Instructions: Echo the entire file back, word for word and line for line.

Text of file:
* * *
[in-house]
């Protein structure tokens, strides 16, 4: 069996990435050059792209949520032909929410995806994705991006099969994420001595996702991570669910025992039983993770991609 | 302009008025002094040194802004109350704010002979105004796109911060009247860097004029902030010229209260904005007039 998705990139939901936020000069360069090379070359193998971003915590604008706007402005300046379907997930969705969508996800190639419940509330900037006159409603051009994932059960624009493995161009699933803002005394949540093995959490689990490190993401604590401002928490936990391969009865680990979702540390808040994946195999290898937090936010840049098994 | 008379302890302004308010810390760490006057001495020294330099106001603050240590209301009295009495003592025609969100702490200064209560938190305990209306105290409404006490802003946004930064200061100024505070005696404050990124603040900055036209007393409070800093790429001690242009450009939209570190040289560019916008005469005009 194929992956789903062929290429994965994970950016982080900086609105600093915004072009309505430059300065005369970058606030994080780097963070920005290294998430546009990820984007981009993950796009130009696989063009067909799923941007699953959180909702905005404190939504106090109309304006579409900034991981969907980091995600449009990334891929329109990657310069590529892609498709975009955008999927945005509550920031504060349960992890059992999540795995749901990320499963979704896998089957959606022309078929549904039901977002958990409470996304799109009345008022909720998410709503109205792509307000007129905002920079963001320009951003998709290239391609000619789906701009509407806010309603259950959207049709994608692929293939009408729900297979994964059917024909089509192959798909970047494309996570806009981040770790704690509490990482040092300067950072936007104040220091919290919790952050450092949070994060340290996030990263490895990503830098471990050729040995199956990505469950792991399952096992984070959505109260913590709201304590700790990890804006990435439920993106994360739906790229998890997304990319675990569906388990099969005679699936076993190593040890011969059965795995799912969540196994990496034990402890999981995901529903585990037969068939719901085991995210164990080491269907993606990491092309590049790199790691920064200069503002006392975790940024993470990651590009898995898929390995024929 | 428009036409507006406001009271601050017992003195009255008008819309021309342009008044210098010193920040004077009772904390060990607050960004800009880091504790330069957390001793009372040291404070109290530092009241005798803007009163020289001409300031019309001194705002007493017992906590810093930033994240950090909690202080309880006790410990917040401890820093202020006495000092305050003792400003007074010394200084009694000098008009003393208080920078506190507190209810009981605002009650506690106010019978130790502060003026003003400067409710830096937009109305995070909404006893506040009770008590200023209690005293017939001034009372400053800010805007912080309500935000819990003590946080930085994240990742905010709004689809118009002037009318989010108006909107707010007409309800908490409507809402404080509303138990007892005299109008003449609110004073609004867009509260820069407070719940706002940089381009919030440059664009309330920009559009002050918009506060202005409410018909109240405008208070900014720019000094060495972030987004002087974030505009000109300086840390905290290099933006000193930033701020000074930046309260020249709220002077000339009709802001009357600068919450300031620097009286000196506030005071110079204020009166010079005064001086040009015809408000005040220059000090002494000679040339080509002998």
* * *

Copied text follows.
[in-house]
């Protein structure tokens, strides 16, 4: 069996990435050059792209949520032909929410995806994705991006099969994420001595996702991570669910025992039983993770991609 | 302009008025002094040194802004109350704010002979105004796109911060009247860097004029902030010229209260904005007039 998705990139939901936020000069360069090379070359193998971003915590604008706007402005300046379907997930969705969508996800190639419940509330900037006159409603051009994932059960624009493995161009699933803002005394949540093995959490689990490190993401604590401002928490936990391969009865680990979702540390808040994946195999290898937090936010840049098994 | 008379302890302004308010810390760490006057001495020294330099106001603050240590209301009295009495003592025609969100702490200064209560938190305990209306105290409404006490802003946004930064200061100024505070005696404050990124603040900055036209007393409070800093790429001690242009450009939209570190040289560019916008005469005009 194929992956789903062929290429994965994970950016982080900086609105600093915004072009309505430059300065005369970058606030994080780097963070920005290294998430546009990820984007981009993950796009130009696989063009067909799923941007699953959180909702905005404190939504106090109309304006579409900034991981969907980091995600449009990334891929329109990657310069590529892609498709975009955008999927945005509550920031504060349960992890059992999540795995749901990320499963979704896998089957959606022309078929549904039901977002958990409470996304799109009345008022909720998410709503109205792509307000007129905002920079963001320009951003998709290239391609000619789906701009509407806010309603259950959207049709994608692929293939009408729900297979994964059917024909089509192959798909970047494309996570806009981040770790704690509490990482040092300067950072936007104040220091919290919790952050450092949070994060340290996030990263490895990503830098471990050729040995199956990505469950792991399952096992984070959505109260913590709201304590700790990890804006990435439920993106994360739906790229998890997304990319675990569906388990099969005679699936076993190593040890011969059965795995799912969540196994990496034990402890999981995901529903585990037969068939719901085991995210164990080491269907993606990491092309590049790199790691920064200069503002006392975790940024993470990651590009898995898929390995024929 | 428009036409507006406001009271601050017992003195009255008008819309021309342009008044210098010193920040004077009772904390060990607050960004800009880091504790330069957390001793009372040291404070109290530092009241005798803007009163020289001409300031019309001194705002007493017992906590810093930033994240950090909690202080309880006790410990917040401890820093202020006495000092305050003792400003007074010394200084009694000098008009003393208080920078506190507190209810009981605002009650506690106010019978130790502060003026003003400067409710830096937009109305995070909404006893506040009770008590200023209690005293017939001034009372400053800010805007912080309500935000819990003590946080930085994240990742905010709004689809118009002037009318989010108006909107707010007409309800908490409507809402404080509303138990007892005299109008003449609110004073609004867009509260820069407070719940706002940089381009919030440059664009309330920009559009002050918009506060202005409410018909109240405008208070900014720019000094060495972030987004002087974030505009000109300086840390905290290099933006000193930033701020000074930046309260020249709220002077000339009709802001009357600068919450300031620097009286000196506030005071110079204020009166010079005064001086040009015809408000005040220059000090002494000679040339080509002998």